@Nullo I think you hit the nail on the head. These women have worked together for more than 15 years and have become too comfortable with the way things have been. Sounds like I am dealing with the same issue.

ArabianKnightress's avatar

@Pied_Pfeffer Now that sounds like a great idea. Wrote down the three questions and will try to do the same with them. If I do put into place a few ideas that were suggested to me by my staff, this alone just might work! :) Bless you!

ArabianKnightress's avatar

@Charles You have no idea just how hard its been for me to find new employees let alone the “right people” if I could I would. I now can understand and respect a new boss’s decision to clean house and start fresh.

Dr_Lawrence's avatar

When members of a group all benefit when they achieve important goals, the team-work environment develops on its own. There is tons of social science research to support this.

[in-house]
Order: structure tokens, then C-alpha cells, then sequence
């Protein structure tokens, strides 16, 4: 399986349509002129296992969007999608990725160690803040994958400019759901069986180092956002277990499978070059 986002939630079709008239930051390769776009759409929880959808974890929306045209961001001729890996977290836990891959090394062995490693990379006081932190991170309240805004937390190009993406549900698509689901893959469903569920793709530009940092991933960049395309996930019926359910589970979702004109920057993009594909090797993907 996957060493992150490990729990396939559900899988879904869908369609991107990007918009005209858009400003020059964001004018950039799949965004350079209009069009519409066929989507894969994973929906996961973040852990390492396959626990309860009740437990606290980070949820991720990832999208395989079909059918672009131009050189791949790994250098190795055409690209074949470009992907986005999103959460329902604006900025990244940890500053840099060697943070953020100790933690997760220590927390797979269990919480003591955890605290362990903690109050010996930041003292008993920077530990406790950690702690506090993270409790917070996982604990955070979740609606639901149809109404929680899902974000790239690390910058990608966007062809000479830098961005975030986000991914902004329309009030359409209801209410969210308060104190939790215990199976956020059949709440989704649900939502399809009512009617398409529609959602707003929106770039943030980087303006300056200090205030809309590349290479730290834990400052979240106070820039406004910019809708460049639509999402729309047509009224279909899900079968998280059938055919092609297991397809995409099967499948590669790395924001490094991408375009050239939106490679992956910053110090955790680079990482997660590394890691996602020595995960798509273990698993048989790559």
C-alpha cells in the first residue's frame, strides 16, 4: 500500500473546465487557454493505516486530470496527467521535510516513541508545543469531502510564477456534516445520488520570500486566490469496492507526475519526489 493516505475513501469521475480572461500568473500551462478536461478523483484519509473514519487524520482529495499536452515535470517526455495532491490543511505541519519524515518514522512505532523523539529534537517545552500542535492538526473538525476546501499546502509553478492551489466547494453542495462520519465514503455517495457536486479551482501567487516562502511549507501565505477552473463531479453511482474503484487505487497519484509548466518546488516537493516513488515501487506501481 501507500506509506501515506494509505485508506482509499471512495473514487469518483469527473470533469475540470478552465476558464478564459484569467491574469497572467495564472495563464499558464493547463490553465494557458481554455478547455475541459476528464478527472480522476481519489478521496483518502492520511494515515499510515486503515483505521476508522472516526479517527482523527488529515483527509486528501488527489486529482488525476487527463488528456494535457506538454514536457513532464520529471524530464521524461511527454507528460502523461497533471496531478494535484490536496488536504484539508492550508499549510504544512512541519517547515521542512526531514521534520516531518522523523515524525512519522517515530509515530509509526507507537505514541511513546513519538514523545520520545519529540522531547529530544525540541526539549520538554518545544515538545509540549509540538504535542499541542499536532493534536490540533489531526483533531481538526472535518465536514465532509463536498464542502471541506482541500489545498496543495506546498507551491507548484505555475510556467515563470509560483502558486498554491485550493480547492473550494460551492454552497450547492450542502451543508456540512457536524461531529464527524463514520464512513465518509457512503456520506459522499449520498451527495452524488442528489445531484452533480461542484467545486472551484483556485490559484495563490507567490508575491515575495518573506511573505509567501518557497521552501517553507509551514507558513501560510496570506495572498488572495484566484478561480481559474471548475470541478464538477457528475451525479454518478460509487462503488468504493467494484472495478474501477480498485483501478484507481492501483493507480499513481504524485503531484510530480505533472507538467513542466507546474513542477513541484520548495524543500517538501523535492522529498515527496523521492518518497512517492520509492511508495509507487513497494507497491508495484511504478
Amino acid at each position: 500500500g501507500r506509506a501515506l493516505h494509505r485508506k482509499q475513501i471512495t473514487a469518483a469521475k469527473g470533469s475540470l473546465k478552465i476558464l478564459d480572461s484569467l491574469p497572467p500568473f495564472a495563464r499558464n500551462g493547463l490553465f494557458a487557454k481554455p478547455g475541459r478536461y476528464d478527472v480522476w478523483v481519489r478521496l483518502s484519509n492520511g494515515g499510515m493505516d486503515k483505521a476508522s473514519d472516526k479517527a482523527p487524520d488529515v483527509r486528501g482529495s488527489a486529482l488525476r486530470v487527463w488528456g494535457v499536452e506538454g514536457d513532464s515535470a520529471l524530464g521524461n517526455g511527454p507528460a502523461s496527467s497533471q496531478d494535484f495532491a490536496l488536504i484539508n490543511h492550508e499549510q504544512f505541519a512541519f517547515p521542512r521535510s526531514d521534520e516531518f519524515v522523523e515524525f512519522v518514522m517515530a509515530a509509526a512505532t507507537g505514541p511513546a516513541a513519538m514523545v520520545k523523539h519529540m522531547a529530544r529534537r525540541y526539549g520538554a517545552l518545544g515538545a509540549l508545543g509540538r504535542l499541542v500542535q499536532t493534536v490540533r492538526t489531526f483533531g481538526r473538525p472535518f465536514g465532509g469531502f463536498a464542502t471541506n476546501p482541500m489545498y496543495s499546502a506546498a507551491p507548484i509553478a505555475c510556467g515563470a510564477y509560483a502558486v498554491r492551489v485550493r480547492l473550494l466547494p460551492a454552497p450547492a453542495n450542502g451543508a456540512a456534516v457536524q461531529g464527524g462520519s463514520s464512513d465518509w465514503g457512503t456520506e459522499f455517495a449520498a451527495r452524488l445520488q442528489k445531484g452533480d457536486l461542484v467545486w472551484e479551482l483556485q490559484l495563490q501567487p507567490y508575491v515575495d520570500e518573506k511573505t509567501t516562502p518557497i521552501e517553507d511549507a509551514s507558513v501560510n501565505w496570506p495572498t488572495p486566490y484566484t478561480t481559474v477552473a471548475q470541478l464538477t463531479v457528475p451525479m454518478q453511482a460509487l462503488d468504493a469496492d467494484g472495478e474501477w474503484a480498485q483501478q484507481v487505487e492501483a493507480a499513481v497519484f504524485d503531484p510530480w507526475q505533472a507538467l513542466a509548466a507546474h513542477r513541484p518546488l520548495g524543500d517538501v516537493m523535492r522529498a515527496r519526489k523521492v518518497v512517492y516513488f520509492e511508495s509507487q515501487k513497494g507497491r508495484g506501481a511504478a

Kayak8's avatar

There is a difference between being a boss and being a leader. There are some really good resources online if you google “Leadership.”

One of the key things I did with my team (after taking numerous leadership courses to try and wrap my brain around the magnitude of the topic and to determine my own leadership style), was to give them a list of about 40 “values” words. This included words like honesty, integrity, freedom, family etc. (you can probably find the list online). The exercise is to have each person sort the list of 40 down to 20 acknowledging that all of the words are important but you want them to keep the ones that are MOST important to them. Keep doing the exercise until each person has three words on their list. As it works for most teams, the three words describe the CORE values that are important to each person.

I know the three core values of each of my team members and they know mine. We now have a vocabulary to talk about things when we disagree. For example, [this is made up] one of my staff with a core value of Freedom may respond differently than another employee when she wants to leave early for the day and I say “No.” Because she knows that one of my core values is Justice, she is okay if I say, “you can leave early tomorrow, but Bob is leaving early today and I need you to cover.”